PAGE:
A single photon cannot spontaneously become an electron and a positron, as it would be unable to simultaneously conserve energy and momentum. For the same reason, an electron and a positron cannot annihilate into a single photon.
However, two colliding photons (if they have sufficient energy) can form and electron and a positron; and, an electron and positron can annihilate to form two photons.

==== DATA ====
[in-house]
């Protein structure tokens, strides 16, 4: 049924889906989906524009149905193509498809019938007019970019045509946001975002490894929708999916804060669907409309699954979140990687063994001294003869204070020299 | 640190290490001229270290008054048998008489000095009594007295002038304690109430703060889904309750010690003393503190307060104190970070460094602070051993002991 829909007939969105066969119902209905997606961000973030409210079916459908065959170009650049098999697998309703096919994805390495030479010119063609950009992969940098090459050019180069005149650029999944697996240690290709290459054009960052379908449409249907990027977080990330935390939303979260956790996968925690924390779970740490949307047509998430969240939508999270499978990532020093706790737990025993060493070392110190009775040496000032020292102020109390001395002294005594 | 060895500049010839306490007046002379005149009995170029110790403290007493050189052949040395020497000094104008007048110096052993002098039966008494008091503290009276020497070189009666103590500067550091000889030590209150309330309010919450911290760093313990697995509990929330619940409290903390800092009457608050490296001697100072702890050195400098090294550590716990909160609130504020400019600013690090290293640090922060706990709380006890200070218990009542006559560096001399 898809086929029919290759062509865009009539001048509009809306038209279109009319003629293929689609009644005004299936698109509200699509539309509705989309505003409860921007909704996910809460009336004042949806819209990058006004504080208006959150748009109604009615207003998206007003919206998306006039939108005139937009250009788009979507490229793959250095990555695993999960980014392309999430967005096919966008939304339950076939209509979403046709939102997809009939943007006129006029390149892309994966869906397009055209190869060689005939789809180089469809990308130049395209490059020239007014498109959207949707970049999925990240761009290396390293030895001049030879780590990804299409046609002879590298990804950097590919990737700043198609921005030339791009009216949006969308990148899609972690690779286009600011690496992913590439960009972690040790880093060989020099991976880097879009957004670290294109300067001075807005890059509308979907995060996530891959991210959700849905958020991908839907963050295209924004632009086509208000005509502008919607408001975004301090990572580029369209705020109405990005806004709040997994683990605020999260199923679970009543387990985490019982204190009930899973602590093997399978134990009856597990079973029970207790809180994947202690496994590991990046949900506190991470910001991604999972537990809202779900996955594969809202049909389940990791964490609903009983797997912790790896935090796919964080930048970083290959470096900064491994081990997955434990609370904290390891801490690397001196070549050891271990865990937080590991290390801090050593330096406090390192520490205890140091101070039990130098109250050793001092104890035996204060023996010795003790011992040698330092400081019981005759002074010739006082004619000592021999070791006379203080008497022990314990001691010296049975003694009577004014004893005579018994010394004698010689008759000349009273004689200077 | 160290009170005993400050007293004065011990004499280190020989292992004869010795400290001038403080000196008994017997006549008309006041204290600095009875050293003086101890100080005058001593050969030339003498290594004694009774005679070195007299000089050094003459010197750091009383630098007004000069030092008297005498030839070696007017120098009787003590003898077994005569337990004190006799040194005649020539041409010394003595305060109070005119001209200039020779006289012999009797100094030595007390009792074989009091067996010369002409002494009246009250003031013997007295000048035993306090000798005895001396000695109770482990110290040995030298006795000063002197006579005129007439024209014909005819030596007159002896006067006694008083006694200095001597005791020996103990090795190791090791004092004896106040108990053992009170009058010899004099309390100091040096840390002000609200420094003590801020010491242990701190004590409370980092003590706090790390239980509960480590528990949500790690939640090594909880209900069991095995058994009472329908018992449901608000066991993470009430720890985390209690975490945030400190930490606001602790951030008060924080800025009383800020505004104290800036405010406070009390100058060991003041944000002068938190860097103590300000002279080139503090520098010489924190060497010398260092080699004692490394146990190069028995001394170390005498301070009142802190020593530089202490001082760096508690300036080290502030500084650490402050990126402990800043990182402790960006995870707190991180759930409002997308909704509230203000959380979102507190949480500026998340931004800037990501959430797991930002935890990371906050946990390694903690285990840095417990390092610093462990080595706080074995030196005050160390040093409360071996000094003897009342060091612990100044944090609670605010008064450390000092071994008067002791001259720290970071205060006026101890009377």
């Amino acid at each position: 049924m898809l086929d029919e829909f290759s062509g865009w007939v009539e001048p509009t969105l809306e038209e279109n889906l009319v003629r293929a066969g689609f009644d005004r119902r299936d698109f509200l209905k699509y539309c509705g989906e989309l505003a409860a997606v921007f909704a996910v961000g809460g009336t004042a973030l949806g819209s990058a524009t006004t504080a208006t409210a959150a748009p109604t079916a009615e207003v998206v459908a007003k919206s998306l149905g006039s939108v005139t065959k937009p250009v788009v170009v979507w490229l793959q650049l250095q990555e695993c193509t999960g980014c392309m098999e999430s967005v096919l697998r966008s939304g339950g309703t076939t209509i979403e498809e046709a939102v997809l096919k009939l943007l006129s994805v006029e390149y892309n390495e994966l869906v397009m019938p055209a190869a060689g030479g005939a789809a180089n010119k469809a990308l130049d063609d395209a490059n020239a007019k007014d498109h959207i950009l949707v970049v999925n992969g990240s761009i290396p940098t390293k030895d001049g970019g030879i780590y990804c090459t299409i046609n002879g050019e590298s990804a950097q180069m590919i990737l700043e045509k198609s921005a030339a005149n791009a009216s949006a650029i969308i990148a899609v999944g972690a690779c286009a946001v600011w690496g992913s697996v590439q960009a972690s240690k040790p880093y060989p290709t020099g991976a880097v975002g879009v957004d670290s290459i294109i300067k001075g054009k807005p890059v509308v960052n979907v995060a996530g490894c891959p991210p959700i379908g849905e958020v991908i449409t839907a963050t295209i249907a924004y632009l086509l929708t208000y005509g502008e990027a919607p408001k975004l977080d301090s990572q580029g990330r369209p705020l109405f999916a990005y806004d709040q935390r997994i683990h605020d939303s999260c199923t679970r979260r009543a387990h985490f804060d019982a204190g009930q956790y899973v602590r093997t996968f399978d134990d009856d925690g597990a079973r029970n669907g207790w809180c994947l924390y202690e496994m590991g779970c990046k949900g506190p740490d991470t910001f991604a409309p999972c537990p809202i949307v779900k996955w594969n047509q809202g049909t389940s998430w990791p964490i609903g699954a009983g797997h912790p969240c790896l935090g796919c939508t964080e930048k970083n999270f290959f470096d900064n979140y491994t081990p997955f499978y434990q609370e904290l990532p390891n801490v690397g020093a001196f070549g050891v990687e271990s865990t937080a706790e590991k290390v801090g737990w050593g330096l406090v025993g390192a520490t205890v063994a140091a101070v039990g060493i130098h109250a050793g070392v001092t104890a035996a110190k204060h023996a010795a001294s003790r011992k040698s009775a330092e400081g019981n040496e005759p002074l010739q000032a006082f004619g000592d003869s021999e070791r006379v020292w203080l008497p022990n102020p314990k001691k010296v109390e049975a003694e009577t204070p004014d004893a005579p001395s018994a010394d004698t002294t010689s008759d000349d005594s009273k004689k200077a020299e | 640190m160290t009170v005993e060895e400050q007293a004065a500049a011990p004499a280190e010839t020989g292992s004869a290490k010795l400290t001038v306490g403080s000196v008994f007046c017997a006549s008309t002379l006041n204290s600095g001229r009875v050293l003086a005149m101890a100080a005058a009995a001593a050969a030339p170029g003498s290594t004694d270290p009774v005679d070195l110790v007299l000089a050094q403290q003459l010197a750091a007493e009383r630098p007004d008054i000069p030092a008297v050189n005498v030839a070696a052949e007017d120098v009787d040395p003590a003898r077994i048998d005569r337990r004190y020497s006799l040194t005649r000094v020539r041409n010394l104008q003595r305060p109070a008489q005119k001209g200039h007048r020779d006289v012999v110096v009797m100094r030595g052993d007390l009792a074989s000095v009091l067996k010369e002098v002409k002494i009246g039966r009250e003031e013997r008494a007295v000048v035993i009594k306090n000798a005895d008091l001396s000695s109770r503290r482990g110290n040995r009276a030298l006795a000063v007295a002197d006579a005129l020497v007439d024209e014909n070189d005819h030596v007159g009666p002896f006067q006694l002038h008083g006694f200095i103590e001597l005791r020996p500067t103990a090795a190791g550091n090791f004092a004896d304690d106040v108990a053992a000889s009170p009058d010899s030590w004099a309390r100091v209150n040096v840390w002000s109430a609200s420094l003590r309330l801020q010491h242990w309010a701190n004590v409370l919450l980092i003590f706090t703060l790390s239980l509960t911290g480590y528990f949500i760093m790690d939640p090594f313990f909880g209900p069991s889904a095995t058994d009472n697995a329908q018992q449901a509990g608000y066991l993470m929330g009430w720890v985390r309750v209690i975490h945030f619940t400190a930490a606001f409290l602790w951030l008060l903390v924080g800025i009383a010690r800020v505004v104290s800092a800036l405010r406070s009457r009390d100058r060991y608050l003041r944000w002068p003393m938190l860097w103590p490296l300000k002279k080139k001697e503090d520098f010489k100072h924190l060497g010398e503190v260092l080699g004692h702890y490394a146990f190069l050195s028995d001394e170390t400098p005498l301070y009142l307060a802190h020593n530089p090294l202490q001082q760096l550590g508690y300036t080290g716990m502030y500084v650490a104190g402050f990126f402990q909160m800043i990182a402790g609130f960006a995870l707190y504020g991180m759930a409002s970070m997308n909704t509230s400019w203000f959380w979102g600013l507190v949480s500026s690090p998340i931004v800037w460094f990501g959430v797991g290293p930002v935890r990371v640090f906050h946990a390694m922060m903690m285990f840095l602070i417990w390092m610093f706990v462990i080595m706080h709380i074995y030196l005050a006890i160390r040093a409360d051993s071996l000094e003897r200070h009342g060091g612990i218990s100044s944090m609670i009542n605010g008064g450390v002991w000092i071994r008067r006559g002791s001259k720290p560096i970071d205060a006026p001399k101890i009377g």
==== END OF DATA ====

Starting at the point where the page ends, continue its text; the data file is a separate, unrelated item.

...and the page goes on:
In addition to the 2 photon into electron-positron pair, it is possible for a single photon (of enough energy >1.22 Mev) to form a pair when in the presence of a nucleus to get the required energy and momentum balance. This reaction is quite common in nuclear reactors and in lead shielding.
The electric field plays a role, since (I presume) the electromagnetic force is the only force involved. As far as the photon energy, yes it is a gamma ray. Gamma rays from nuclear reactors can be as high as 10 Mev (maybe even higher).
P.S. Error (by me) - threshold for pair production is 1.022 Mev, not 1.22.